Siobhan Thompson: Yeah, the nice thing is I feel so confident and I trust the cast. I feel so confident in our cast and I trust everybody so much that I feel we could go in with absolutely no idea and it would still be good, which we did not with this season. There’s big ideas and there’s incredible sets. The sets this season are so gorgeous and so fun. But the nice thing is, I don’t know, I just feel very lucky to play with these people because I know that they have my back and I have theirs and there’s no duds, unless I’m the dud. Oh my God, am I?

Tabletop liveplay Dimension 20 has a blue vector logo in a space background.

You’re not. And then, very quickly, before we wrap up, is there a character’s arc other than your own that stands out to you this season without spoiling anything?

Siobhan Thompson: It’s Kristen’s arc. It’s Kristen’s arc this season for me.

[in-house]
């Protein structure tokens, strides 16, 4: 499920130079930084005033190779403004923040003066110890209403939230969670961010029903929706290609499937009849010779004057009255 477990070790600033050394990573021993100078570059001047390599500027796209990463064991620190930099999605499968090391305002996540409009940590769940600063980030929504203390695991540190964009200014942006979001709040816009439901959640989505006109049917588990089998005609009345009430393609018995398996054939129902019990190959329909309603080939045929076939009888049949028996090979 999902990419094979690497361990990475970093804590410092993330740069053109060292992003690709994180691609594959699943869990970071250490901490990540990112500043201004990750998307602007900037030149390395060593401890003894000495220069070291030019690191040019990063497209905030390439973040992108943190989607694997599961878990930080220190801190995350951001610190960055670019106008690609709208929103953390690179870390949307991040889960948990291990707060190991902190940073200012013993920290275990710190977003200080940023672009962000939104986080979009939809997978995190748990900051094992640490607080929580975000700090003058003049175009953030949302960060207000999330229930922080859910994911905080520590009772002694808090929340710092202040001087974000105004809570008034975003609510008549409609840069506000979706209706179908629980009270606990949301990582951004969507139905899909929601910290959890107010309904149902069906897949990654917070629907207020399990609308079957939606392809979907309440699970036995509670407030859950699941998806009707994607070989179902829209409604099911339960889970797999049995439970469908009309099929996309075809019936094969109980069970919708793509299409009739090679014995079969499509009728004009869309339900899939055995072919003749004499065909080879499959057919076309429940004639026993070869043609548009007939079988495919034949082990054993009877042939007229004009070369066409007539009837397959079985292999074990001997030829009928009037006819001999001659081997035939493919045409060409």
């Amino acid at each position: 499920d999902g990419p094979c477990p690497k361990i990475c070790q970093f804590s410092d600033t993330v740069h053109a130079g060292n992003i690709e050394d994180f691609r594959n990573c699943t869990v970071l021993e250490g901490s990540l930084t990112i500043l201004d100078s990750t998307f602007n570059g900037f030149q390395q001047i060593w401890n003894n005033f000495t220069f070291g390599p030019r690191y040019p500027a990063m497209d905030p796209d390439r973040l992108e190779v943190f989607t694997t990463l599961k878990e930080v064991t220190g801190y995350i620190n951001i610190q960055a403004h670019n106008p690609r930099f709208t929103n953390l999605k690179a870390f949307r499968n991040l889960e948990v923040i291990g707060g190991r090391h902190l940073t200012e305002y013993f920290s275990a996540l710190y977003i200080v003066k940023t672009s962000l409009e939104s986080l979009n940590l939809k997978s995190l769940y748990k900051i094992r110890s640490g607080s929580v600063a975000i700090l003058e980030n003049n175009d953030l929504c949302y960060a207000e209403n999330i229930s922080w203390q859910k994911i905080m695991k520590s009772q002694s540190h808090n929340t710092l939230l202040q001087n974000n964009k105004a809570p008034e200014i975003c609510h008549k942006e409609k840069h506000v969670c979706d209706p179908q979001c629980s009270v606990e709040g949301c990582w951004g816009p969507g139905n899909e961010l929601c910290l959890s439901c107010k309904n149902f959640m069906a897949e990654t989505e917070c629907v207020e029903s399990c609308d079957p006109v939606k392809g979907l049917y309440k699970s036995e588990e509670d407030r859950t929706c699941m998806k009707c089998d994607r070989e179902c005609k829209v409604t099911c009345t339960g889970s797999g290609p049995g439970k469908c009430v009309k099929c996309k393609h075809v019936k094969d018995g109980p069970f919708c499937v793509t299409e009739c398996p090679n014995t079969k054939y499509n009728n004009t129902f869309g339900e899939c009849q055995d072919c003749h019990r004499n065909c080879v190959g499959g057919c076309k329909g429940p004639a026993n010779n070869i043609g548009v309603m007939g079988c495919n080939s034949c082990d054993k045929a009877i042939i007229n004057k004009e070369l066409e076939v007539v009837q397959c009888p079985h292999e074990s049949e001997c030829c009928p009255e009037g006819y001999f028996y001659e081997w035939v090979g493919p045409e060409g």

Awesome.

Siobhan Thompson: We do some really dumb stuff this season. It’s really fun. It was really fun to do. Some really silly things happen.

That’s why I love Fantasy High. I don’t go to Fantasy High to see the characters make the best decisions.

Siobhan Thompson: They’re idiot children who make big, bold, bad decisions very confidently.

Which is what we want from The Bad Kids.

Siobhan Thompson: Yes, that’s what 15-year-olds do and that’s what they should do and that’s what they will continue to do. And anybody who is ever shocked that this new generation of teenagers is acting recklessly either was really boring as a teenager or doesn’t remember what they were like or maybe both because teenagers are idiots. And that’s what I love about them. It’s delightful.

I can’t wait for the rest of the season. Thank you so much for taking the time to talk to me today, Siobhan.

Siobhan Thompson: Thank you. It’s always fun.

I love talking to you guys. I knew this season was going to be great, and it is immediately out the bat.

Siobhan Thompson: Hell, yeah. It’s good to hear because I don’t know, I haven’t seen it. I just was there. I don’t remember.